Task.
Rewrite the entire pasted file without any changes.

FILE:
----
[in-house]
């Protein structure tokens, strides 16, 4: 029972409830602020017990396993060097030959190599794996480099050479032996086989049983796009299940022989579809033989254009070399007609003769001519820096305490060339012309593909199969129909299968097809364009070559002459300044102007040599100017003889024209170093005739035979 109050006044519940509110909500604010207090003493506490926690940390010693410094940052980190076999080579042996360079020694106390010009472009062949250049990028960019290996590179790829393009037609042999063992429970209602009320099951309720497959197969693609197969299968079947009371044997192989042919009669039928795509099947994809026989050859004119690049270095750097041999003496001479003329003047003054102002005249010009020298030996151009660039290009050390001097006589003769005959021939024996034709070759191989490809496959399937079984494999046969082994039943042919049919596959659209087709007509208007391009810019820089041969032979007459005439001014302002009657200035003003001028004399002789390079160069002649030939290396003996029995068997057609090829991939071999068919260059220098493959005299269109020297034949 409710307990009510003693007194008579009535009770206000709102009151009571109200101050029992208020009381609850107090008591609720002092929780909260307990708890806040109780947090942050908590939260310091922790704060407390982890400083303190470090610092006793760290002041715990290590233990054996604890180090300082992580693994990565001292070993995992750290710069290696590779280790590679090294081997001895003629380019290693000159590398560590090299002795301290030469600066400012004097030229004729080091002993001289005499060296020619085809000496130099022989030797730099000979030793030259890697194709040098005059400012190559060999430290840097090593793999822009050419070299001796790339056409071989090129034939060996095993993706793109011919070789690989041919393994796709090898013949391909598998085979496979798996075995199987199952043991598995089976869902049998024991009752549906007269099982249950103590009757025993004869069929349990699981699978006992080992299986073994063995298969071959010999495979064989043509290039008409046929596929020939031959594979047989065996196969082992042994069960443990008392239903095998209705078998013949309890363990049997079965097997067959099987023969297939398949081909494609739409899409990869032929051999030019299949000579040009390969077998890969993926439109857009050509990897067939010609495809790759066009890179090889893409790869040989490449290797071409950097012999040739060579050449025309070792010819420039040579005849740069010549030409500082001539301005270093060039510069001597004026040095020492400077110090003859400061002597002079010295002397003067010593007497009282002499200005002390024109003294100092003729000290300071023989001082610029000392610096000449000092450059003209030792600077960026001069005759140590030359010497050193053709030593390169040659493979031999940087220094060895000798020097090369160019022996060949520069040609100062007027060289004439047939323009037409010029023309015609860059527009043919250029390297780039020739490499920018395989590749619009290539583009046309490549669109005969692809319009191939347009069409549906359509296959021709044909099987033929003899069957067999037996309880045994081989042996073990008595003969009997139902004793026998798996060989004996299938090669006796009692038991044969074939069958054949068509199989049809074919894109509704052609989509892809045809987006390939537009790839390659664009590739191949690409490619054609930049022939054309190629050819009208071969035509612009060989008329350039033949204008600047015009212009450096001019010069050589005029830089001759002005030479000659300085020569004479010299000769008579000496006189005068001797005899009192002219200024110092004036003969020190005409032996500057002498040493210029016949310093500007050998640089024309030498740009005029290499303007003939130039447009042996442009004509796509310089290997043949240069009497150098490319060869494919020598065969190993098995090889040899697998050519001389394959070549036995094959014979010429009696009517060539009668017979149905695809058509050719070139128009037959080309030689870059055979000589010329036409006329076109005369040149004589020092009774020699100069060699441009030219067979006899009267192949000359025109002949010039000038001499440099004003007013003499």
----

[in-house]
């Protein structure tokens, strides 16, 4: 029972409830602020017990396993060097030959190599794996480099050479032996086989049983796009299940022989579809033989254009070399007609003769001519820096305490060339012309593909199969129909299968097809364009070559002459300044102007040599100017003889024209170093005739035979 109050006044519940509110909500604010207090003493506490926690940390010693410094940052980190076999080579042996360079020694106390010009472009062949250049990028960019290996590179790829393009037609042999063992429970209602009320099951309720497959197969693609197969299968079947009371044997192989042919009669039928795509099947994809026989050859004119690049270095750097041999003496001479003329003047003054102002005249010009020298030996151009660039290009050390001097006589003769005959021939024996034709070759191989490809496959399937079984494999046969082994039943042919049919596959659209087709007509208007391009810019820089041969032979007459005439001014302002009657200035003003001028004399002789390079160069002649030939290396003996029995068997057609090829991939071999068919260059220098493959005299269109020297034949 409710307990009510003693007194008579009535009770206000709102009151009571109200101050029992208020009381609850107090008591609720002092929780909260307990708890806040109780947090942050908590939260310091922790704060407390982890400083303190470090610092006793760290002041715990290590233990054996604890180090300082992580693994990565001292070993995992750290710069290696590779280790590679090294081997001895003629380019290693000159590398560590090299002795301290030469600066400012004097030229004729080091002993001289005499060296020619085809000496130099022989030797730099000979030793030259890697194709040098005059400012190559060999430290840097090593793999822009050419070299001796790339056409071989090129034939060996095993993706793109011919070789690989041919393994796709090898013949391909598998085979496979798996075995199987199952043991598995089976869902049998024991009752549906007269099982249950103590009757025993004869069929349990699981699978006992080992299986073994063995298969071959010999495979064989043509290039008409046929596929020939031959594979047989065996196969082992042994069960443990008392239903095998209705078998013949309890363990049997079965097997067959099987023969297939398949081909494609739409899409990869032929051999030019299949000579040009390969077998890969993926439109857009050509990897067939010609495809790759066009890179090889893409790869040989490449290797071409950097012999040739060579050449025309070792010819420039040579005849740069010549030409500082001539301005270093060039510069001597004026040095020492400077110090003859400061002597002079010295002397003067010593007497009282002499200005002390024109003294100092003729000290300071023989001082610029000392610096000449000092450059003209030792600077960026001069005759140590030359010497050193053709030593390169040659493979031999940087220094060895000798020097090369160019022996060949520069040609100062007027060289004439047939323009037409010029023309015609860059527009043919250029390297780039020739490499920018395989590749619009290539583009046309490549669109005969692809319009191939347009069409549906359509296959021709044909099987033929003899069957067999037996309880045994081989042996073990008595003969009997139902004793026998798996060989004996299938090669006796009692038991044969074939069958054949068509199989049809074919894109509704052609989509892809045809987006390939537009790839390659664009590739191949690409490619054609930049022939054309190629050819009208071969035509612009060989008329350039033949204008600047015009212009450096001019010069050589005029830089001759002005030479000659300085020569004479010299000769008579000496006189005068001797005899009192002219200024110092004036003969020190005409032996500057002498040493210029016949310093500007050998640089024309030498740009005029290499303007003939130039447009042996442009004509796509310089290997043949240069009497150098490319060869494919020598065969190993098995090889040899697998050519001389394959070549036995094959014979010429009696009517060539009668017979149905695809058509050719070139128009037959080309030689870059055979000589010329036409006329076109005369040149004589020092009774020699100069060699441009030219067979006899009267192949000359025109002949010039000038001499440099004003007013003499």